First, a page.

Gable's last movie was John Huston's 'The Misfits' in 1962, co-starring Eli Wallach, Montgomery Clift and Marilyn Monroe - also in her last movie. He gave a bravura performance much praised by the critics. Four days after completing the film, in which he did his own stunts as an ageing cowboy, he suffered a heart attack. His health had been deteriorating for years due to his heavy smoking and drinking.

Ten days later, on 16 November 1960 Clark Gable died in Los Angeles after a total of four heart attacks. Four months later his wife, Kay, gave birth to John Clark Gable, his son. Gable's last wishes were honored; he was buried alongside his great love, Carole Lombard.


Clark Gable Academy Awards

One Win:
Best Actor ... It Happened One Night (1934)

Two Unsuccessful Nominations:
Best Actor ... Mutiny on the Bounty (1935)
Best Actor ... Gone with the Wind (1939)


Clark Gable Filmography

1920
1921
1922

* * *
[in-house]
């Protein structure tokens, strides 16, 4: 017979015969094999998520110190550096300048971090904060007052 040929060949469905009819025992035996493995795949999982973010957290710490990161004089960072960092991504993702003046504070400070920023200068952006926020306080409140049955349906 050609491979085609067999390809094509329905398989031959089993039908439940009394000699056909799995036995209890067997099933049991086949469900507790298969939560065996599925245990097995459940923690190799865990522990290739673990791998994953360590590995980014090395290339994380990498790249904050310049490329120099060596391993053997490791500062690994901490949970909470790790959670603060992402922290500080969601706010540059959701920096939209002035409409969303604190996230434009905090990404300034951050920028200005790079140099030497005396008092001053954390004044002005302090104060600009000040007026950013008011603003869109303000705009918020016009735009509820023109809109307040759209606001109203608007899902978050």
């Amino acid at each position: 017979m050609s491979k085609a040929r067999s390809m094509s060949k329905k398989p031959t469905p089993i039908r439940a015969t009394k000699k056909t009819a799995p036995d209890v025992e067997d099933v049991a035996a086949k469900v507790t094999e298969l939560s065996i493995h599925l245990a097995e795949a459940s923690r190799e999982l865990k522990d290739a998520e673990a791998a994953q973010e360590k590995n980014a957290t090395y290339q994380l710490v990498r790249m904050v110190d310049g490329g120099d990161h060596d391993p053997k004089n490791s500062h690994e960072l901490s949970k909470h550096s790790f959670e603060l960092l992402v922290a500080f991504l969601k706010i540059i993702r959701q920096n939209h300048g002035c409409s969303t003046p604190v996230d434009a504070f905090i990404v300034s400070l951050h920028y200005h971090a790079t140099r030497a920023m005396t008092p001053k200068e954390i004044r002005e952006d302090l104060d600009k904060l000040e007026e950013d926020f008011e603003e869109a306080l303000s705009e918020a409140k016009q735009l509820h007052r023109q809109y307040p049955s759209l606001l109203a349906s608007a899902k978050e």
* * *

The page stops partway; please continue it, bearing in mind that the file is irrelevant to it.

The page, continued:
1923
Fighting Blood (uncredited)
1924
White Man
Forbidden Paradise
1925
The Pacemakers
Declassée (uncredited)
The Merry Kiddo (uncredited)
What Price Gloria? (uncredited)
The Merry Widow (uncredited)
The Plastic Age(uncredited)
North Star
Ben-Hur: A Tale of the Christ (uncredited)
1926
One Minute to Play (uncredited)
The Johnstown Flood
1927
1928
1929
1930
Du Barry, Woman of Passion (uncredited)
1931
The Painted Desert
The Easiest Way
Dance, Fools, Dance
The Front Page (uncredited) (unconfirmed)
The Finger Points
The Secret Six
Laughing Sinners
A Free Soul
Night Nurse
Sporting Blood
The Rise of Helga
Possessed
Hell Divers
1932
Polly of the Circus
Red Dust
No Man of Her Own
Strange Interlude
1933
The White Sister
Hold Your Man
Night Flight
Dancing Lady
1934
It Happened One Night
Men in White
Manhattan Melodrama
Chained
Forsaking All Others
1935
After Office Hours
The Call of the Wild
China Seas
Mutiny on the Bounty
1936
Wife vs. Secretary
San Francisco
Cain and Mabel
Love on the Run
1937
Saratoga
Parnell
1938
Too Hot to Handle
Test Pilot
1939
Idiot's Delight
Gone With The Wind
1940
Strange Cargo
Boom Town
Comrade X
1941
They Met in Bombay
Honky Tonk
1942
Somewhere I'll Find You
1943
1944